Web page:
The latest doom-and-gloom report on the federal Medicare trust fund will renew pressure on Washington lawmakers to implement major Medicare payment reforms, provider groups say.
"The more news on the trust fund, the more they're going to want to do something on Medicare quickly next year," said Thomas Scully, president and chief executive officer of the Federation of American Health Systems. "We're going to be right back in this next year."
The report, released last week by the Congressional Budget Office, said provider payments will exhaust the Medicare Hospital Insurance Trust Fund in 2001, a year earlier than the Medicare trustees projected last year.
The report's release set off a fresh round of election-year finger-pointing.
Congressional Republicans blamed President Clinton for vetoing their Medicare reform plan, which was contained in balanced-budget legislation last year, and called on him to draft a new Medicare-reform plan.
"The president must heed this new warning about Medicare," said Rep. William Thomas (R-Calif.), chairman of the House Ways and Means health subcommittee. "What I'm hopeful of is that when the president offers his 1996 (Medicare trustees) report, he will not offer the same old solutions."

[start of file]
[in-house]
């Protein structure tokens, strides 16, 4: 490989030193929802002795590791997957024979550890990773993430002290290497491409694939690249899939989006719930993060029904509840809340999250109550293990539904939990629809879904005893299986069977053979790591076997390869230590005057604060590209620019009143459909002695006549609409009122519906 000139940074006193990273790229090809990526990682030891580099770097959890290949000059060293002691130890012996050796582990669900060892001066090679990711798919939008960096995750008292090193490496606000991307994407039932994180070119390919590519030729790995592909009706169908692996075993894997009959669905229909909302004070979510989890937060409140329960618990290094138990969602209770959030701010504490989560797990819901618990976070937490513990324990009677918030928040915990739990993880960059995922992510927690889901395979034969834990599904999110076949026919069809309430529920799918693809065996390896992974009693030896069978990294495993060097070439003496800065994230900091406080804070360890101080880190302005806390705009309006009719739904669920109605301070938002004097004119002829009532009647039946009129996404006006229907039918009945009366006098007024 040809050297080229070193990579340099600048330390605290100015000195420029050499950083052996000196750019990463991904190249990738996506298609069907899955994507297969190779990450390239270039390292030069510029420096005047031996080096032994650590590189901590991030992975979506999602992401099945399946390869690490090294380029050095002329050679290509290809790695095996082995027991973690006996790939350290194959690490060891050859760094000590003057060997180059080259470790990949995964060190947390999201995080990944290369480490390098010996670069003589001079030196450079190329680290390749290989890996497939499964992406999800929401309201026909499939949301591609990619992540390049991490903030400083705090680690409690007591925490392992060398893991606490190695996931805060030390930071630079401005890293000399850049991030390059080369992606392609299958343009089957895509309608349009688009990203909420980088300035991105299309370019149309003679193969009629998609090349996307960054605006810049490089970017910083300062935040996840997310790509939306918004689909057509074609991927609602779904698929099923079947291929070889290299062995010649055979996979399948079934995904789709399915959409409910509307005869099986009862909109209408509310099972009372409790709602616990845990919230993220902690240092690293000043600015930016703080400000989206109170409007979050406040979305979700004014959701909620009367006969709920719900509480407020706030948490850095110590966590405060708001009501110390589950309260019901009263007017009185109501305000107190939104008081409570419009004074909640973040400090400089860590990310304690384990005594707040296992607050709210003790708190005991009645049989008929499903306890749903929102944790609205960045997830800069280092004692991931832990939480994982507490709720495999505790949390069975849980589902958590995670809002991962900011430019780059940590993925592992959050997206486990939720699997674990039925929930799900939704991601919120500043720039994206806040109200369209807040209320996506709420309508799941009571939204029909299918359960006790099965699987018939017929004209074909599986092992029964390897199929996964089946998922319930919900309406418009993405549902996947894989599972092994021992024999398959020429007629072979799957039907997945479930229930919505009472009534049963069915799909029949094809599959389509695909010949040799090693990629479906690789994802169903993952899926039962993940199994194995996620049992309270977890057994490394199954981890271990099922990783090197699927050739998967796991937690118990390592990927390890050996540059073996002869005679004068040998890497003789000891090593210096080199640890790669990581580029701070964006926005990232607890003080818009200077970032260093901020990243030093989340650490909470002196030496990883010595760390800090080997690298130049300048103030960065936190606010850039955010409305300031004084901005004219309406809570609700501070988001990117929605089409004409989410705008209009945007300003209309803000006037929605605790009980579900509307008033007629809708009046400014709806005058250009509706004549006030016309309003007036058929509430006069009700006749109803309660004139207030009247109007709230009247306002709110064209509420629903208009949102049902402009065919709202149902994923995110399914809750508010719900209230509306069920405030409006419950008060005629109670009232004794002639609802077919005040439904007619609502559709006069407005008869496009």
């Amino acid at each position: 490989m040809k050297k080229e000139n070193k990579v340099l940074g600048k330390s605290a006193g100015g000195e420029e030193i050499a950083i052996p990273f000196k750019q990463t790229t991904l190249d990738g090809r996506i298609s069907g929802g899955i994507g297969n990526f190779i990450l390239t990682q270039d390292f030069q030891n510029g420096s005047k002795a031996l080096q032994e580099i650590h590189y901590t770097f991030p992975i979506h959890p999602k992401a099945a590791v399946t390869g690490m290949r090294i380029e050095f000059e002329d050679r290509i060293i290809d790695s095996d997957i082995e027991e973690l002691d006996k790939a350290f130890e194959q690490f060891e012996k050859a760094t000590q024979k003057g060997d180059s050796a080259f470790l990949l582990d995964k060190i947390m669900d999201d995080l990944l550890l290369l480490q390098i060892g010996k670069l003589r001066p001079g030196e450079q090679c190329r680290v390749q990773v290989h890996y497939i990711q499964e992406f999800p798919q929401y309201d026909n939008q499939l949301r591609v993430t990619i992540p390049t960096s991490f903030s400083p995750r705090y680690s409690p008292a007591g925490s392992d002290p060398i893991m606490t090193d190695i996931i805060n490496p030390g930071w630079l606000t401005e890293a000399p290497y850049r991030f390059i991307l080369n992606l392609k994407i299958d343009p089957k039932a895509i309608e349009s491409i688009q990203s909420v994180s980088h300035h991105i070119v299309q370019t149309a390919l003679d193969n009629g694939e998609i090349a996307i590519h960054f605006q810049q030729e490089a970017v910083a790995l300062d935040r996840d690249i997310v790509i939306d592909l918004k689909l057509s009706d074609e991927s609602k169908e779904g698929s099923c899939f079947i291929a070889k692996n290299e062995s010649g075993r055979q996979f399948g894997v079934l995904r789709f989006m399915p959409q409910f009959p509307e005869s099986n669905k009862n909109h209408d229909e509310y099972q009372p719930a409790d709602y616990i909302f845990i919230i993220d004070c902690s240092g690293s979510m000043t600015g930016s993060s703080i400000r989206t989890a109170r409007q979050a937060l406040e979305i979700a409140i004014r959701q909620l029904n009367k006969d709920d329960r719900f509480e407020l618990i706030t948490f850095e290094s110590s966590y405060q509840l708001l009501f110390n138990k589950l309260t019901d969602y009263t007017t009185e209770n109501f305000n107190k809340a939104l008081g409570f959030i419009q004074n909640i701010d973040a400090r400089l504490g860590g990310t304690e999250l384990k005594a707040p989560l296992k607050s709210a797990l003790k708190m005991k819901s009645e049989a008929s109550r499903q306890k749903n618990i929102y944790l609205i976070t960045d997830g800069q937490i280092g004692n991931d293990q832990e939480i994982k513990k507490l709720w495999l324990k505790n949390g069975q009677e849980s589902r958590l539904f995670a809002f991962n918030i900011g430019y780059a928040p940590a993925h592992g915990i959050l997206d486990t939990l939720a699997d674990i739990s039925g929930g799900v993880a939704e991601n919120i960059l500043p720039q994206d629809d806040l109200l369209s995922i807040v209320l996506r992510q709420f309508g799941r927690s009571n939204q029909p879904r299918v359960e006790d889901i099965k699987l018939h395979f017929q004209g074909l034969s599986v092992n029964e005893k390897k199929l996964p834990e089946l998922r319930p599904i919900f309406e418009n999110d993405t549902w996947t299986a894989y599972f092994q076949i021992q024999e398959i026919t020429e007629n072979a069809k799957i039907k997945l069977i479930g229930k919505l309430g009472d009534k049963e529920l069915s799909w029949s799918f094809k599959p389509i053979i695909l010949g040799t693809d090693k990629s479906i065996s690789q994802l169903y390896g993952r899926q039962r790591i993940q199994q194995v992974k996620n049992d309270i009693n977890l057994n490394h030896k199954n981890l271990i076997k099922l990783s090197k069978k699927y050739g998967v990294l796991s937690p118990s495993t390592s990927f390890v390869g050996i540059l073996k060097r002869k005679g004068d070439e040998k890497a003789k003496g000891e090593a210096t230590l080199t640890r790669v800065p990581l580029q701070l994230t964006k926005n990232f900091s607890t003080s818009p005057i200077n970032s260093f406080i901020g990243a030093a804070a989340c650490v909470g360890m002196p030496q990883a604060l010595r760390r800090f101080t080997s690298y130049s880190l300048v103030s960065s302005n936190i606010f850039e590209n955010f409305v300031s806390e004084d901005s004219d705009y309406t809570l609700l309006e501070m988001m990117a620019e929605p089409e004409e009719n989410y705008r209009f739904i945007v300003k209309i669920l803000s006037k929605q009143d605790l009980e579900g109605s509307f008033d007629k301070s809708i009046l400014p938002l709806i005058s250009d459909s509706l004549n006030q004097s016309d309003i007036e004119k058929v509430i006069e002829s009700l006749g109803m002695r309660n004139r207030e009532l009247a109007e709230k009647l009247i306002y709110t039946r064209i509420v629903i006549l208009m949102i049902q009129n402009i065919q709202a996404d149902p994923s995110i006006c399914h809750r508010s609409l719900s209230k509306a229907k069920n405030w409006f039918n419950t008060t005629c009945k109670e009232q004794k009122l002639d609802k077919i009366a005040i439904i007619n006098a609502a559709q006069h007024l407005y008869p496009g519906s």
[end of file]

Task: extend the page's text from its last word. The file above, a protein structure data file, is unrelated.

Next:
The White House, meanwhile, dismissed the figures as "a snapshot" that may not prove to be a trend and charged that Republicans were trying to scare senior citizens.
The CBO's report is a revision of previous estimates. In March 1995, the CBO projected that Medicare Part A spending would increase from $114 billion in fiscal 1995-with income exceeding payments by $3 billion-to $247 billion in fiscal 2005.
In fact, the CBO now estimates fiscal 1995 spending of $115 billion because of greater-than-expected hospital admissions and a change in the case mix.
Medicare payroll taxes, meanwhile, were $2 billion less than expected, meaning the trust fund was roughly in balance.
Because of those greater-than-expected expenditures in 1995, the CBO now projects Medicare Part A payments will accelerate to $255 billion in fiscal 2005 and $275 billion in 2006. Medicare Part A spending will exceed income by $112 billion in 2006, and cumulative deficit spending will total $444 billion by 2006.
Provider group lobbyists said the new CBO report could increase pressure on Congress to pass a limited Medicare bill before it adjourns for the November election.